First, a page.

Krueger: I haven’t really thought about what my next column on this topic will be, probably because there are so many stories, and we have to keep telling them. I don’t want to be the person who writes solely about this, but I have a certain platform and perspective.


Street: What do you want people to know about Devin?

Krueger: He could have been a spoiled only child, but he wasn’t. After I had covered the foster system and decided to adopt, he was part of that decision and he embraced it. He was a great big brother [and a caretaker to several of his siblings]. He was a big bear a of a guy — 6’3 and 300 lbs. He could be intimidating if he wanted to, but also gave the best bear hugs. He had this amazing collection of socks and had this thing for exotic cheeses and beers. He was extremely generous. He also didn’t suffer fools.

Devin loved the Harry Potter books and when he was younger, fell asleep while I read them to him. He also liked the game Magic and had a Pokemon tattoo on his arm.

His nickname was “Suga D” and everyone around town knew him by that. He loved his dog and his dog still looks for him.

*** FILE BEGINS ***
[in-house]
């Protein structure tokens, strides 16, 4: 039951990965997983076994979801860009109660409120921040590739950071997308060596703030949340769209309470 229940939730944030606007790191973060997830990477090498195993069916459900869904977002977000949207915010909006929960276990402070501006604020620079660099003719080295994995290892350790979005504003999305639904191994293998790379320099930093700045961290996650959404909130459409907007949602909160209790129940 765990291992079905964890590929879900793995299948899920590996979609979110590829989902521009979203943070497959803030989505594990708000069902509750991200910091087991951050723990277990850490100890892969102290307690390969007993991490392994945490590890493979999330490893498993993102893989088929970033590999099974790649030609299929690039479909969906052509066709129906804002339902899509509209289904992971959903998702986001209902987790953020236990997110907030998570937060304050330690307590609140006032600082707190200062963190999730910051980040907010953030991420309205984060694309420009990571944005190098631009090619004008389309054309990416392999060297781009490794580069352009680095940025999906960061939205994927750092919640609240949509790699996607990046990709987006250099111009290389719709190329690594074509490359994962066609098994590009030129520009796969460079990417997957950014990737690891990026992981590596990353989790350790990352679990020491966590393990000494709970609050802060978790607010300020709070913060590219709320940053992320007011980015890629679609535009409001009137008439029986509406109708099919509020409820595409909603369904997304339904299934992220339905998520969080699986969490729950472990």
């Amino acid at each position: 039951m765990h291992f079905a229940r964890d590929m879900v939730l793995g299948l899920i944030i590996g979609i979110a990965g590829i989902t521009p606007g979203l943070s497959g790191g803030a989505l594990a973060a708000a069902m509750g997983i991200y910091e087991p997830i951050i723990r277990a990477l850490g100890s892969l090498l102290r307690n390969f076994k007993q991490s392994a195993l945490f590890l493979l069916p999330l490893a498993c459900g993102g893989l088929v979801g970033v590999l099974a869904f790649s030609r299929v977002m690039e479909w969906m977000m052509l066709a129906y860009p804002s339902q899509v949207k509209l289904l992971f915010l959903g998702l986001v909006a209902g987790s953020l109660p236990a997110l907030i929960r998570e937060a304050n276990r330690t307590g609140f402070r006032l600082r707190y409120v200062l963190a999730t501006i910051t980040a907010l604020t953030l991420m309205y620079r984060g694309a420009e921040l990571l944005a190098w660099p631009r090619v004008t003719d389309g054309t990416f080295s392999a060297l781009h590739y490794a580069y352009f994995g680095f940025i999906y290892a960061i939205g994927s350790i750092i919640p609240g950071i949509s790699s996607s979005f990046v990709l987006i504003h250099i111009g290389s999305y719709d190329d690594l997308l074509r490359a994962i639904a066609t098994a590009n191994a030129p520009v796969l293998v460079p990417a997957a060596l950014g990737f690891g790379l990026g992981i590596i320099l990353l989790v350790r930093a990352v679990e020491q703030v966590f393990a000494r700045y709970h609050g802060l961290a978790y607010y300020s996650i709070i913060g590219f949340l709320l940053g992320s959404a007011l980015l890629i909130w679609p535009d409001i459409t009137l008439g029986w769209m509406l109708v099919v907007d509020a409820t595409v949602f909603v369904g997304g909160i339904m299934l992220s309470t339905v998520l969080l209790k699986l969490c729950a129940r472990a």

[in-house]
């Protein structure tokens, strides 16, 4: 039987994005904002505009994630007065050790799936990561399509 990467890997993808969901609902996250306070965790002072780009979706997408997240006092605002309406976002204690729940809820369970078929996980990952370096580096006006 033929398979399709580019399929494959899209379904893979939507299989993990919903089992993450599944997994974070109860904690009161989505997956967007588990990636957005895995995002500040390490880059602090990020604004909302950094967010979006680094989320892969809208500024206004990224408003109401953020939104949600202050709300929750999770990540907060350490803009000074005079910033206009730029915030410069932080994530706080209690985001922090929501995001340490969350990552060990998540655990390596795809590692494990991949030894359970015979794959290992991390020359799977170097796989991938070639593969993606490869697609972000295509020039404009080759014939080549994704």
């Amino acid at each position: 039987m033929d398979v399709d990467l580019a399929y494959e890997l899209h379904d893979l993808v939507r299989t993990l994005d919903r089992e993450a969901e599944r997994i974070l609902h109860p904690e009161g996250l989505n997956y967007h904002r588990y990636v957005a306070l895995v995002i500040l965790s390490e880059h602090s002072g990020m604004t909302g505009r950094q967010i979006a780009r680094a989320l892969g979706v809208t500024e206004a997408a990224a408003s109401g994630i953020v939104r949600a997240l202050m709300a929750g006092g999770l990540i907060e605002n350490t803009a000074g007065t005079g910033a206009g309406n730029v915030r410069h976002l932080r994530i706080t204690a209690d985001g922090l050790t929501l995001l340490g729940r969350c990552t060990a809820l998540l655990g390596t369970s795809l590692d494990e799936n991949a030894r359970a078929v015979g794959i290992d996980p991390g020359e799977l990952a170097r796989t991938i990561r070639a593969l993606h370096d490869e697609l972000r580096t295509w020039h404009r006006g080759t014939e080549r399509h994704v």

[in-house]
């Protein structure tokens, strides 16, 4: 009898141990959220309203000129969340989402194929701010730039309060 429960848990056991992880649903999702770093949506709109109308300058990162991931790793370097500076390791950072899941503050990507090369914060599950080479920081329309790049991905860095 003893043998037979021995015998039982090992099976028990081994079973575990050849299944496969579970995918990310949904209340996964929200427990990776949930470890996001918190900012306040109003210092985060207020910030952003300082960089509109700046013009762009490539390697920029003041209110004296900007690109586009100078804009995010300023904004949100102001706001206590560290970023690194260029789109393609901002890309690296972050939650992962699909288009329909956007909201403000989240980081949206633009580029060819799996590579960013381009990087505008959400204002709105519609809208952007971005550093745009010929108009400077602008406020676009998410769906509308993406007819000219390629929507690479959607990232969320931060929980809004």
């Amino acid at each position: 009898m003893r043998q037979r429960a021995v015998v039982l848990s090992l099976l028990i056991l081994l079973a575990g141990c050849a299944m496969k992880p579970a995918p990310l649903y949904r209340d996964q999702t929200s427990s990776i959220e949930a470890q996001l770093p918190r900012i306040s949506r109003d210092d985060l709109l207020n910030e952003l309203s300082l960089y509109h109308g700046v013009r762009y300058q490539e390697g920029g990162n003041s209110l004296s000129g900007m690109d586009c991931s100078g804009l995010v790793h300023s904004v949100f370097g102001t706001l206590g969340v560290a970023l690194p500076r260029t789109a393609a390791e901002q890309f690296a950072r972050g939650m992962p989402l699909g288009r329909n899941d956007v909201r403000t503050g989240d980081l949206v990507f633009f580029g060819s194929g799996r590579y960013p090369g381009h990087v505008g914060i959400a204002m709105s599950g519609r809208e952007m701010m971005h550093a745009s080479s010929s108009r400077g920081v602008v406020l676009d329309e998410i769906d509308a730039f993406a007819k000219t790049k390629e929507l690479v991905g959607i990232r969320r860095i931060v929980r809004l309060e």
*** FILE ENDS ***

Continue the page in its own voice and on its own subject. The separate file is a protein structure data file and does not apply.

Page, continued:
He was my travel companion, and such a smart kid. It was fun to talk with him. I think that’s what I miss the most.


Krueger’s approach to writing personal narrative offers many takeaways for media practitioners interested in writing about trauma and loss. When writing a personal narrative, writers can follow Krueger’s lead by considering the following questions: How can you write from your unique vantage point to address universal issues? Is there a story that you have not told that it is time to share? And how can your journalistic training and reporting skills add to and support personal narrative? 

Read Krueger’s personal narrative A Mother’s Anguishhere


Editor’s note: This interview was edited for length and clarity. 


Related: Big Communications profiles ivoh fellow Anna Claire Vollers | Meet ivoh’s 2017 Restorative Narrative Fellows | Celebrating black designers during Black History Month and beyond | 2016 ivoh fellow Heidi Shin on why South Korean families are hoping to conceive girls | Highlights from ivoh’s 2016 Restorative Narrative fellowship